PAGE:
Recent years have seen impressive advances in artificial intelligence (AI) and this has stoked renewed concern about the impact of technological progress on the labour market, including on worker displacement. This paper looks at the possible links between AI and employment in a cross-country context. It adapts the AI occupational impact measure developed by Felten, Raj and Seamans (2018; 2019) – an indicator measuring the degree to which occupations rely on abilities in which AI has made the most progress – and extends it to 23 OECD countries. The indicator, which allows for variations in AI exposure across occupations, as well as within occupations and across countries, is then matched to Labour Force Surveys, to analyse the relationship with employment.
Over the period 2012-2019, employment grew in nearly all occupations analysed. Overall, there appears to be no clear relationship between AI exposure and employment growth. However, in occupations where computer use is high, greater exposure to AI is linked to higher employment growth. The paper also finds suggestive evidence of a negative relationship between AI exposure and growth in average hours worked among occupations where computer use is low. While further research is needed to identify the exact mechanisms driving these results, one possible explanation is that partial automation by AI increases productivity directly as well as by shifting the task composition of occupations towards higher value-added tasks. This increase in labour productivity and output counteracts the direct displacement effect of automation through AI for workers with good digital skills, who may find it easier to use AI effectively and shift to non-automatable, higher-value added tasks within their occupations. The opposite could be true for workers with poor digital skills, who may not be able to interact efficiently with AI and thus reap all potential benefits of the technology.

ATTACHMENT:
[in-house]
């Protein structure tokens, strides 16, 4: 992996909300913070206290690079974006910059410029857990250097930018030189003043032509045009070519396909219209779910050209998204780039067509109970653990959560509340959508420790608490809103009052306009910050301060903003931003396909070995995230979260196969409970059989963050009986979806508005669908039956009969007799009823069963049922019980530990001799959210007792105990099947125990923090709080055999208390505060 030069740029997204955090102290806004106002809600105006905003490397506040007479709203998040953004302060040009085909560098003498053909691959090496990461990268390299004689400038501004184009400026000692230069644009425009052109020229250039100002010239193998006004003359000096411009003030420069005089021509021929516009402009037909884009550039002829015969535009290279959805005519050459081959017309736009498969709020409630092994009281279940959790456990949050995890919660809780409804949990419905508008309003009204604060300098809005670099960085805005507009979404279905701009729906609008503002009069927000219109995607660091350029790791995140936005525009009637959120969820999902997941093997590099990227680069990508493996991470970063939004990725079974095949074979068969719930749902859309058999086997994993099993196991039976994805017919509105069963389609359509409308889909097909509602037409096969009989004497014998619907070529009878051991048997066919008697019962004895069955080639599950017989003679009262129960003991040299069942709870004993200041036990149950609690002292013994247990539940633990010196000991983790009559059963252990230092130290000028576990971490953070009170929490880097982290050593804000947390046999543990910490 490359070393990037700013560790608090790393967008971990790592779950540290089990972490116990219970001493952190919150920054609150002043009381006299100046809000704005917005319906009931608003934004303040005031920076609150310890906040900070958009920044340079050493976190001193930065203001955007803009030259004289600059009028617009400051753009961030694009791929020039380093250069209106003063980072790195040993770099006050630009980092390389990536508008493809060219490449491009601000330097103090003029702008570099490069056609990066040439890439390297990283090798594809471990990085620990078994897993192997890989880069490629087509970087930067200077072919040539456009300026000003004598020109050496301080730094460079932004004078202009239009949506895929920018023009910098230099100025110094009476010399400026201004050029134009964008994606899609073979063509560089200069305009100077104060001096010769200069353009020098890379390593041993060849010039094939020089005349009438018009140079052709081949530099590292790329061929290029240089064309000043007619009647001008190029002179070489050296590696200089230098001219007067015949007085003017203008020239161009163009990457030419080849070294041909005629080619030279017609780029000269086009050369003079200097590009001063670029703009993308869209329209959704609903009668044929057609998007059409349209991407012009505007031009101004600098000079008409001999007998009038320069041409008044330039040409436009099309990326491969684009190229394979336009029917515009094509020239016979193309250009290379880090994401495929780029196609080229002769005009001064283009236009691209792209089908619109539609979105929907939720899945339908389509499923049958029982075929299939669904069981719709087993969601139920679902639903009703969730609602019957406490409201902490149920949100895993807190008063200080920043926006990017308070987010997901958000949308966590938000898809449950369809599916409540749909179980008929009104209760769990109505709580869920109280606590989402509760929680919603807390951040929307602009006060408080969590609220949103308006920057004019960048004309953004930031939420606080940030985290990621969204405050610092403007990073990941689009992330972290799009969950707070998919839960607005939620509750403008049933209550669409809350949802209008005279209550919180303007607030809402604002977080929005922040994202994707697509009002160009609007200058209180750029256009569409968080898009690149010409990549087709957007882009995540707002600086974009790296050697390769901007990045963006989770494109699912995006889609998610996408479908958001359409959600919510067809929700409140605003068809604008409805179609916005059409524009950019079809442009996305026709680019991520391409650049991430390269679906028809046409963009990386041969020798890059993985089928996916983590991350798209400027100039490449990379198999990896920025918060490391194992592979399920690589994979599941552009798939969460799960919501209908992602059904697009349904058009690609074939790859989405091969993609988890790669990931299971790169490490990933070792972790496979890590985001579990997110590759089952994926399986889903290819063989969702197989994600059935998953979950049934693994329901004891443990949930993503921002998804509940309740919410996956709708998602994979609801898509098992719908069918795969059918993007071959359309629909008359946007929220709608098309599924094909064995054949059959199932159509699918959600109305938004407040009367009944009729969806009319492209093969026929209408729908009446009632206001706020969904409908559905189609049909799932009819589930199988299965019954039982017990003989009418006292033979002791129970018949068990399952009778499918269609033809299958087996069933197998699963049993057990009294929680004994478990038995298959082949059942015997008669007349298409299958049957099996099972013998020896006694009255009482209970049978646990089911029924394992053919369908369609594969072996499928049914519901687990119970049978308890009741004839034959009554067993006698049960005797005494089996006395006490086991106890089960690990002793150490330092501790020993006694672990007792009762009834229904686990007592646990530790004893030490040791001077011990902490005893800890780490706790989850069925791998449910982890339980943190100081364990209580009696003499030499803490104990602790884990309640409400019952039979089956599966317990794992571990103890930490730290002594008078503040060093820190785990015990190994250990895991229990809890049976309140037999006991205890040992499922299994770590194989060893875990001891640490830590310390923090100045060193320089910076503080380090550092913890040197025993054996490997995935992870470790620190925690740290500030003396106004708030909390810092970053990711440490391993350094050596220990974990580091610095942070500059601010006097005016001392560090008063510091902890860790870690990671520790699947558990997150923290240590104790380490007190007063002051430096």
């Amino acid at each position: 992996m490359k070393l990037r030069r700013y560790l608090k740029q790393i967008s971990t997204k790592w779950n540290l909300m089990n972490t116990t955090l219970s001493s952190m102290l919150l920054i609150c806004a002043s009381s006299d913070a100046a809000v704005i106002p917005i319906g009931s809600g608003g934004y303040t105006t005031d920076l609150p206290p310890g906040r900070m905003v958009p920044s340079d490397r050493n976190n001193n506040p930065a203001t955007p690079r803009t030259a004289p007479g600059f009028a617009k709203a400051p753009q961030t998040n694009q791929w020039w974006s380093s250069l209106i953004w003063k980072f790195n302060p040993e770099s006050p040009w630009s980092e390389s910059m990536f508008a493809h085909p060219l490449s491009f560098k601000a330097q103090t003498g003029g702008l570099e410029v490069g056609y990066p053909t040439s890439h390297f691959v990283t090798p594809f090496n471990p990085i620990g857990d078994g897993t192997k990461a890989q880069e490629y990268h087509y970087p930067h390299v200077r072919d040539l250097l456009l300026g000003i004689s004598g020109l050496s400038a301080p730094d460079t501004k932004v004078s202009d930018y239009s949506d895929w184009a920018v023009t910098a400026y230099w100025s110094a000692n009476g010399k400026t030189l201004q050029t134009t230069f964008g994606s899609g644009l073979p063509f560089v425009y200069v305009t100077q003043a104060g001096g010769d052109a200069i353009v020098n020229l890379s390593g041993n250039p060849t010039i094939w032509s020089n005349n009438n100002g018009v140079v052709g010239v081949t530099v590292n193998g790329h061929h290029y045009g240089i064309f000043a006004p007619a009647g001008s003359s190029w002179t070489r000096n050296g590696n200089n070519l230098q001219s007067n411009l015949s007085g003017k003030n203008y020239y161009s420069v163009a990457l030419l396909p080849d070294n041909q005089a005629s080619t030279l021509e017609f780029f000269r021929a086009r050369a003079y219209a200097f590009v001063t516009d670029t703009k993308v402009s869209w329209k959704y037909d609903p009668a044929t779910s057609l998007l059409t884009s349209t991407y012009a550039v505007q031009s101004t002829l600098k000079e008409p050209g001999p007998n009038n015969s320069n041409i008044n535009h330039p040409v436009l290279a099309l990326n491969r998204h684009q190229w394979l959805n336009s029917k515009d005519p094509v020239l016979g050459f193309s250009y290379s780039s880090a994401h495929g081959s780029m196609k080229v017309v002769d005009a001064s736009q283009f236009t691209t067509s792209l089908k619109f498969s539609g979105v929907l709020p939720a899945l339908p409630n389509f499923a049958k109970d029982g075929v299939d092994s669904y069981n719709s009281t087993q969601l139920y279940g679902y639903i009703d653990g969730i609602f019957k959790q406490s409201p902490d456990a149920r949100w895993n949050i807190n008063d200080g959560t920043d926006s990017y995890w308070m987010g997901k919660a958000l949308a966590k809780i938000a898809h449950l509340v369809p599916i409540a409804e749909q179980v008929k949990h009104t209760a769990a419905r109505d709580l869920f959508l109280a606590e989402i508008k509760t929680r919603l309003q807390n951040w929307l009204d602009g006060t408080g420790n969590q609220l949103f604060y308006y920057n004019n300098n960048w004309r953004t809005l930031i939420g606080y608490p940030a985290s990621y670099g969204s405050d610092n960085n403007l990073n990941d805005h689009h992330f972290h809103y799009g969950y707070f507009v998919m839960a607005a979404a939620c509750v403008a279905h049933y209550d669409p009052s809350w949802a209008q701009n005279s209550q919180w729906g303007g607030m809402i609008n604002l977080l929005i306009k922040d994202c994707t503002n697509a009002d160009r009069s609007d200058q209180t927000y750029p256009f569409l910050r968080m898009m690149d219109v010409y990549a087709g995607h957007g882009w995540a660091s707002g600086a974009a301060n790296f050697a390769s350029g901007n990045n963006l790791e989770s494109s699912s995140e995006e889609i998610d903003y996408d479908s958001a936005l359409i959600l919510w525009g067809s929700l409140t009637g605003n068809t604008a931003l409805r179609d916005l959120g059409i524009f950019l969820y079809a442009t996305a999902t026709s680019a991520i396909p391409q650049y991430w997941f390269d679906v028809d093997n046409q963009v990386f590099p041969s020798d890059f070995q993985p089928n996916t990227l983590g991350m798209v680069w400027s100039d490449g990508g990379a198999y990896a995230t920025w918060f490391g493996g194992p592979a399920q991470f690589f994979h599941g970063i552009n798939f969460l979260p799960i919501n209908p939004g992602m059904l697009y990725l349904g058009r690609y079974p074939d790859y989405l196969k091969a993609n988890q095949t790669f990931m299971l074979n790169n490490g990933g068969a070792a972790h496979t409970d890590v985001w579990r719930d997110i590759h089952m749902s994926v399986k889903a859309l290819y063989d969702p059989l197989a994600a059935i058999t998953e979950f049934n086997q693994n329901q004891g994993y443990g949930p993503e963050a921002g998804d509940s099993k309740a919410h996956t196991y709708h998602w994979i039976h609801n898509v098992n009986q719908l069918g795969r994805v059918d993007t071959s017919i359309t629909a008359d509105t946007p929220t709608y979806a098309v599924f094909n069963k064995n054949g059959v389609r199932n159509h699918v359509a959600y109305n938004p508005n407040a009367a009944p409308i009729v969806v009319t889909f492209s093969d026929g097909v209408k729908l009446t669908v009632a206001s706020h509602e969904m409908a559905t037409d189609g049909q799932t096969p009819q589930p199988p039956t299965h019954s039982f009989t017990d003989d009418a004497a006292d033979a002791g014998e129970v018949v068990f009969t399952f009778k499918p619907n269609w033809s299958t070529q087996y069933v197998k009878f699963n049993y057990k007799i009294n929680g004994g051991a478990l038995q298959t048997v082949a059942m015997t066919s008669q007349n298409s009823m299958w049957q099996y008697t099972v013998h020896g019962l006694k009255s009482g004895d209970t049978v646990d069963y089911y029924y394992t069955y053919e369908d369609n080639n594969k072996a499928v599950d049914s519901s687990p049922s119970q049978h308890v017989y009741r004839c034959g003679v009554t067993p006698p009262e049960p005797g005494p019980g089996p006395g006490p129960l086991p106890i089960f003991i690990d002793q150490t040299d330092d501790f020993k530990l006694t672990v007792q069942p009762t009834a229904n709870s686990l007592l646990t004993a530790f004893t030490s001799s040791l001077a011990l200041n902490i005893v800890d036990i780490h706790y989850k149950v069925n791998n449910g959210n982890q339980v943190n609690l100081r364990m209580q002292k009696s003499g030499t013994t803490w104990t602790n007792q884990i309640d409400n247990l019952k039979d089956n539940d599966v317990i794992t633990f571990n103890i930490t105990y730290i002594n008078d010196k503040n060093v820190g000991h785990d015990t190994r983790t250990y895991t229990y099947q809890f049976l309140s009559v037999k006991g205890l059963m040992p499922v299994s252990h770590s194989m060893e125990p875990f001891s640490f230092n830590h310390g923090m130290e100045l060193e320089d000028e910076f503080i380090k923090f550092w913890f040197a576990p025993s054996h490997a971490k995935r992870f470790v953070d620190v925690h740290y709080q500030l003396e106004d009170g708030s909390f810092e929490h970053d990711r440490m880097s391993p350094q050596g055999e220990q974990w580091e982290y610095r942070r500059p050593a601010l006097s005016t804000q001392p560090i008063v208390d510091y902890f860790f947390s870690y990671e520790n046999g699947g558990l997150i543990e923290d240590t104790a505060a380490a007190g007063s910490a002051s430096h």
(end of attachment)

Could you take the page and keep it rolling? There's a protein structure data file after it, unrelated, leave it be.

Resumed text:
Chosen excerpts by Job Market Monitor. Read the whole story @ Artificial intelligence and employment : New cross-country evidence | Documents de travail de l’OCDE sur les questions sociales, l’emploi et les migrations | OECD iLibrary